Currently, little is known about the factors that signal OP recruitment after demyelination, although increased expression of factors known to stimulate OP proliferation and motility have been described during remyelination. For example, PDGF and fibroblast growth factor-2, both of which promote proliferation and motility of adult OPs (Wolswijk et al., 1991; Wolswijk and Noble, 1992), have increased levels of expression triggered by demyelination and are associated with the early stages of remyelination (Redwine and Armstrong, 1998; Hinks and Franklin, 1999). A delay in the onset of increased PDGF-A mRNA expression occurs after induction of lysolecithin-induced demyelination in the spinal cord of old adult rats compared with young adult rats (Hinks and Franklin, 2000). However, after the initial delay in the onset of expression, similar levels are achieved in the two age groups. If the PDGF response governed the behavior of OPs, then one would predict that the start of recruitment would be delayed in old animals but thereafter would proceed at a rate similar to that in young animals. Instead, we found that the start of recruitment is similar but the rate is different, suggesting that differences in the expression of PDGF are not primarily responsible for the difference in recruitment rate in the present study.
Having established that OP recruitment is delayed in slow remyelination in old animals, we then addressed whether the differentiation phase of remyelination was also altered by measuring the latency between equivalent OP MyT1 mRNA expression and the expression of MBP and Gtx mRNAs (Sim et al., 2000). In young animals, the latency remained constant at 10 DPL, interpreted as a steady differentiation of recruited cells into remyelinating oligodendrocytes until remyelination is complete. In contrast, in old animals, the latency increased as the lesion aged and reached considerably higher levels than were found in the young animals at 21 and 28 DPL. Because the onset of MBP and Gtx mRNA expression occurred later in old animals, the first survival time at which the analysis could be undertaken was 3 d later than in young animals. At 3 DPL, the latency was shorter, suggesting that remyelination was occurring more efficiently in the older age group. However, this may simply have been a reflection of the delay in the remyelination process and the fact that a similarly short interval occurred in the young animals between 5 and 7 d. This difference between the two age groups thus suggested that remyelination occurs most efficiently when closely linked to the process of demyelination. A likely explanation for the temporal association between demyelination and remyelination is that the inflammatory response associated with demyelination provides a powerful impetus for remyelination (Triarhou and Herndon, 1985; Hiremath et al., 1998; Cenci di Bello et al, 1999;Morell et al., 2000; Kotter et al., 2001; Mason et al., 2001). If the remyelination process is still in progress as the demyelination-associated inflammatory response subsides, then the process loses momentum. In a lesion environment such as that induced by EB, in which OPs repopulate the lesion from the outside inward, the larger the lesion the longer it will take to become fully repopulated. The situation we describe in the aged rat, in which differentiation of recruited OPs becomes increasingly delayed, will be exacerbated in large MS lesions, potentially leading to a cessation of OP differentiation. Evidence that such a situation may arise comes from the observation that some demyelinated MS lesions are replete with OPs (Wolswijk, 1998; Chang et al., 2000). One possibility for differentiation delay is the presence of inhibitory factors, and in this regard, the axon with which a remyelinating OP must engage would be a possible source of such factors. For example, differences between young and old animals in axonal expression of notch ligands such as jagged may inhibit OP differentiation via activation of notch receptors (Wang et al., 1998). Alternatively, differentiation-inducing signals may be absent. Again, the demyelinated axons may play a role, with those of the aged CNS being less receptive to remyelination than those in younger animals. In the context of age-related changes in the remyelinating environment, there is a delay in the peak expression of IGF-I and transforming growth factor-β1 in old animals. Based on their effects on oligodendrocyte lineage cells in vitro, these two growth factors have been proposed as putative inducers of OP differentiation during remyelination (Hinks and Franklin, 2000). If IGF-I and transforming growth factor-β1 were inducing OP differentiation, then the delay in their peak expression in old animals after toxin-induced demyelination would be consistent with our present observation on delayed differentiation in animals of similar ages.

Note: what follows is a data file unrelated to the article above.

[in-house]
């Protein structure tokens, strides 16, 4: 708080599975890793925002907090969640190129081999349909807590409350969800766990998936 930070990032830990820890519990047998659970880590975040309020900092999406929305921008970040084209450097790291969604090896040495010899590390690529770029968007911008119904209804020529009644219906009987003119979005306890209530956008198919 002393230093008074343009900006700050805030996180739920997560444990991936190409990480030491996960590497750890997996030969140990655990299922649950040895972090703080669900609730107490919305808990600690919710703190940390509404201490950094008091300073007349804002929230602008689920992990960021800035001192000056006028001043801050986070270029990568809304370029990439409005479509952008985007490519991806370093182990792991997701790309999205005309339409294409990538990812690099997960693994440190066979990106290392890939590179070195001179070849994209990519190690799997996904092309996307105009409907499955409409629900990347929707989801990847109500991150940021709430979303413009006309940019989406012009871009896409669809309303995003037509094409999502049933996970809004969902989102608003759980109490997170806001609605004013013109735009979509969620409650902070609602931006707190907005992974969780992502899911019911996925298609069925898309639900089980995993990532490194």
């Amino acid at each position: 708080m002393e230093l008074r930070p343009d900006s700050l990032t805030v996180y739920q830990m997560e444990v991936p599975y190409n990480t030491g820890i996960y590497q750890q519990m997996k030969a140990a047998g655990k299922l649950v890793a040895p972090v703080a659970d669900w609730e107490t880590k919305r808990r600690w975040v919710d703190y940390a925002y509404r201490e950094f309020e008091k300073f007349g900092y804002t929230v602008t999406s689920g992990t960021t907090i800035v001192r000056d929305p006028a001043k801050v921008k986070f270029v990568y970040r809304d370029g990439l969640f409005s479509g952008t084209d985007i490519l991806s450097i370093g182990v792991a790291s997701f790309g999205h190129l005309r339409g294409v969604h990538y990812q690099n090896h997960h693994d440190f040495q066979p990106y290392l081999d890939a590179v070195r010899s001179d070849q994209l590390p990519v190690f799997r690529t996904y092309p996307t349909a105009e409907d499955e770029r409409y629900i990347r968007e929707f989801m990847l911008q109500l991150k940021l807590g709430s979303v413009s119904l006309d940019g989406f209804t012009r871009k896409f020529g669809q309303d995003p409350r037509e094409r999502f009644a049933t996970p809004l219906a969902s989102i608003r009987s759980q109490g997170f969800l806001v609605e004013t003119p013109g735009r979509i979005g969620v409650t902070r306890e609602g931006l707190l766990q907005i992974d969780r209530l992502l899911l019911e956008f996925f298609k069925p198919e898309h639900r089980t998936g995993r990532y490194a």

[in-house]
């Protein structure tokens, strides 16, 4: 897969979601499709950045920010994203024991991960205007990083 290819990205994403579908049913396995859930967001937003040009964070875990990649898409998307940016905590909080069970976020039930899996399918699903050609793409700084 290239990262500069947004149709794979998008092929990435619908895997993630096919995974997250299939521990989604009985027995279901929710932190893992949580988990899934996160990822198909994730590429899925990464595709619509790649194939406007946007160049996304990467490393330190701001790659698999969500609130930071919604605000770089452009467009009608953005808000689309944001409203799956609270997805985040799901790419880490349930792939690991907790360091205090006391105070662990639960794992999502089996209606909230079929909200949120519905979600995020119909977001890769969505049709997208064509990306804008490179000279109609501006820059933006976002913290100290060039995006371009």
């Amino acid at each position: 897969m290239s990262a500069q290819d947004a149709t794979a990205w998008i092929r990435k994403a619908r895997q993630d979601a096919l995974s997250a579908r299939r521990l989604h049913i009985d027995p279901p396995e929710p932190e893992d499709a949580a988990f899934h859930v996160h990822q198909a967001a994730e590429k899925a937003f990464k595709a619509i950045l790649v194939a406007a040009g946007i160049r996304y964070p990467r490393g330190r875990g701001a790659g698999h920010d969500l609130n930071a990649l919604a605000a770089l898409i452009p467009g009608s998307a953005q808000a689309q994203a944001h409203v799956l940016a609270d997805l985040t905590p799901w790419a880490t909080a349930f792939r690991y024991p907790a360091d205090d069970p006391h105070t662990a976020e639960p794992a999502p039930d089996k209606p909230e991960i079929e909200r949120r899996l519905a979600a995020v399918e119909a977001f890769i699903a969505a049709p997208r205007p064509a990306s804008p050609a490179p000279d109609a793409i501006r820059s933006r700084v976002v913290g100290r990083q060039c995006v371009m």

An important implication of our results is that if efficient remyelination is to be maintained throughout a protracted demyelinating disease such as MS, then strategies will have to be devised that promote both OP recruitment and OP differentiation. Single factors can induce both proliferation and differentiation, depending on the length of exposure (Rosenthal and Cheng, 1995). Few such factors are known for the oligodendrocyte lineage, although a case can be made for IGF-I having effects on both OP proliferation and differentiation (Ye et al., 1995; Jiang et al., 2001). Nevertheless, it seems likely that therapeutic strategies aimed at reversing age-related deficiencies in remyelination will need to contain multiple components and be delivered with a specific sequence and timing.
This work was supported by the Medical Research Council of Great Britain and Northern Ireland, The Wellcome Trust, and Research into Ageing. We thank Dr. Rachel Woodruff for her help with this study.
Correspondence should be addressed to Dr. R. J. M. Franklin, Department of Clinical Veterinary Medicine, University of Cambridge, Madingley Road, Cambridge CB3 0ES, UK. E-mail:.